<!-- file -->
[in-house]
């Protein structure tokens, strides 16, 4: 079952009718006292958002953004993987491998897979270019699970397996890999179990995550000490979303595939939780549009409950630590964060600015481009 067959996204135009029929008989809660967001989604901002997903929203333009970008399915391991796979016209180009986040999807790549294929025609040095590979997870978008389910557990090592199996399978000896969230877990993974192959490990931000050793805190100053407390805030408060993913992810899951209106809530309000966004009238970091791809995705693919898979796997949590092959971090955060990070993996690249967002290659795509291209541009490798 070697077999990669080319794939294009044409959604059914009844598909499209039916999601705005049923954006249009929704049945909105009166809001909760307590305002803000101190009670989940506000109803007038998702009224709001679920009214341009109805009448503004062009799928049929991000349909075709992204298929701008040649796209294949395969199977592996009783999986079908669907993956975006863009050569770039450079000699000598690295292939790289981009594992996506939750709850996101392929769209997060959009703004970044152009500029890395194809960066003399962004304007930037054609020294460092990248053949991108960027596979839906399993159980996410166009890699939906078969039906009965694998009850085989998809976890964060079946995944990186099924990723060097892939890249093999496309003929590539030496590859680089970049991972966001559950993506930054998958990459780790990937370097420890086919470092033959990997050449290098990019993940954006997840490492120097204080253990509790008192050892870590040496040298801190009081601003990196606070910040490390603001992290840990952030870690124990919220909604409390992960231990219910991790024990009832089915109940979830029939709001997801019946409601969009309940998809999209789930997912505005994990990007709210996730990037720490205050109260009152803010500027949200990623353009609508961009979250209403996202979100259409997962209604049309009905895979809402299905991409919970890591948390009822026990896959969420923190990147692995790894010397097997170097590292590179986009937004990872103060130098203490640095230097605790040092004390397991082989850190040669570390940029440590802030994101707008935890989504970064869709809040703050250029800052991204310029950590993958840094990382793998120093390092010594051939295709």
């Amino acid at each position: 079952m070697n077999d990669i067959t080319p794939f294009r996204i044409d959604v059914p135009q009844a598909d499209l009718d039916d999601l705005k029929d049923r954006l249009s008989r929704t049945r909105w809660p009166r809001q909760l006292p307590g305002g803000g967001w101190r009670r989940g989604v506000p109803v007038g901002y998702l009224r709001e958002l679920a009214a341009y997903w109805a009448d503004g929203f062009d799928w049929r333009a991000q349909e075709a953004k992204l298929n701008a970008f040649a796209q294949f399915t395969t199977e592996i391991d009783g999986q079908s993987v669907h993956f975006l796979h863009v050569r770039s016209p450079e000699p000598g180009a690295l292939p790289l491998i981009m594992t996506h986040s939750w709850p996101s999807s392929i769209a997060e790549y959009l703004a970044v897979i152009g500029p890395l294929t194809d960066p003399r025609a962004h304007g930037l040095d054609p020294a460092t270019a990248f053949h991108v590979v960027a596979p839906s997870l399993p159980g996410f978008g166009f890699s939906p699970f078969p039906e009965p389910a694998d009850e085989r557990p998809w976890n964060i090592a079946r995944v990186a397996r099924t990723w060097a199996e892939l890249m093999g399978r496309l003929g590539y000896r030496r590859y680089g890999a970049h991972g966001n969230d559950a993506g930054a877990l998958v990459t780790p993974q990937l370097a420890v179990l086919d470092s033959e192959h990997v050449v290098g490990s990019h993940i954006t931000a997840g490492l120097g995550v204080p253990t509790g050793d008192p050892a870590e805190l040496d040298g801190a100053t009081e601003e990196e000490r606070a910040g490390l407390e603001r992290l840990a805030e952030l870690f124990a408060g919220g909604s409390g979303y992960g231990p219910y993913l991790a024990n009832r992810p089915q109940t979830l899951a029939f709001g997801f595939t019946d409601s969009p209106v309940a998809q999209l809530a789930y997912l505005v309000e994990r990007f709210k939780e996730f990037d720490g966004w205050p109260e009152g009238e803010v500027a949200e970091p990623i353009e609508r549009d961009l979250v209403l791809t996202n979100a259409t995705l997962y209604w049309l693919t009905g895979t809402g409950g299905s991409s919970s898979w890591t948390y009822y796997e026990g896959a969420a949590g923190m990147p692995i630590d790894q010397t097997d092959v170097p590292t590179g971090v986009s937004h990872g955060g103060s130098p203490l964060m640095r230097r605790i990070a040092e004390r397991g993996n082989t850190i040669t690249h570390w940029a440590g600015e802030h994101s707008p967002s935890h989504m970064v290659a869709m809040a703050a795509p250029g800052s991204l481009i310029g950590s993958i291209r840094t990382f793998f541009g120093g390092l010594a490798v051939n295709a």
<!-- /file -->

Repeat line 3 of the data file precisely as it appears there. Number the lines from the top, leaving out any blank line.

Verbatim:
């Amino acid at each position: 079952m070697n077999d990669i067959t080319p794939f294009r996204i044409d959604v059914p135009q009844a598909d499209l009718d039916d999601l705005k029929d049923r954006l249009s008989r929704t049945r909105w809660p009166r809001q909760l006292p307590g305002g803000g967001w101190r009670r989940g989604v506000p109803v007038g901002y998702l009224r709001e958002l679920a009214a341009y997903w109805a009448d503004g929203f062009d799928w049929r333009a991000q349909e075709a953004k992204l298929n701008a970008f040649a796209q294949f399915t395969t199977e592996i391991d009783g999986q079908s993987v669907h993956f975006l796979h863009v050569r770039s016209p450079e000699p000598g180009a690295l292939p790289l491998i981009m594992t996506h986040s939750w709850p996101s999807s392929i769209a997060e790549y959009l703004a970044v897979i152009g500029p890395l294929t194809d960066p003399r025609a962004h304007g930037l040095d054609p020294a460092t270019a990248f053949h991108v590979v960027a596979p839906s997870l399993p159980g996410f978008g166009f890699s939906p699970f078969p039906e009965p389910a694998d009850e085989r557990p998809w976890n964060i090592a079946r995944v990186a397996r099924t990723w060097a199996e892939l890249m093999g399978r496309l003929g590539y000896r030496r590859y680089g890999a970049h991972g966001n969230d559950a993506g930054a877990l998958v990459t780790p993974q990937l370097a420890v179990l086919d470092s033959e192959h990997v050449v290098g490990s990019h993940i954006t931000a997840g490492l120097g995550v204080p253990t509790g050793d008192p050892a870590e805190l040496d040298g801190a100053t009081e601003e990196e000490r606070a910040g490390l407390e603001r992290l840990a805030e952030l870690f124990a408060g919220g909604s409390g979303y992960g231990p219910y993913l991790a024990n009832r992810p089915q109940t979830l899951a029939f709001g997801f595939t019946d409601s969009p209106v309940a998809q999209l809530a789930y997912l505005v309000e994990r990007f709210k939780e996730f990037d720490g966004w205050p109260e009152g009238e803010v500027a949200e970091p990623i353009e609508r549009d961009l979250v209403l791809t996202n979100a259409t995705l997962y209604w049309l693919t009905g895979t809402g409950g299905s991409s919970s898979w890591t948390y009822y796997e026990g896959a969420a949590g923190m990147p692995i630590d790894q010397t097997d092959v170097p590292t590179g971090v986009s937004h990872g955060g103060s130098p203490l964060m640095r230097r605790i990070a040092e004390r397991g993996n082989t850190i040669t690249h570390w940029a440590g600015e802030h994101s707008p967002s935890h989504m970064v290659a869709m809040a703050a795509p250029g800052s991204l481009i310029g950590s993958i291209r840094t990382f793998f541009g120093g390092l010594a490798v051939n295709a």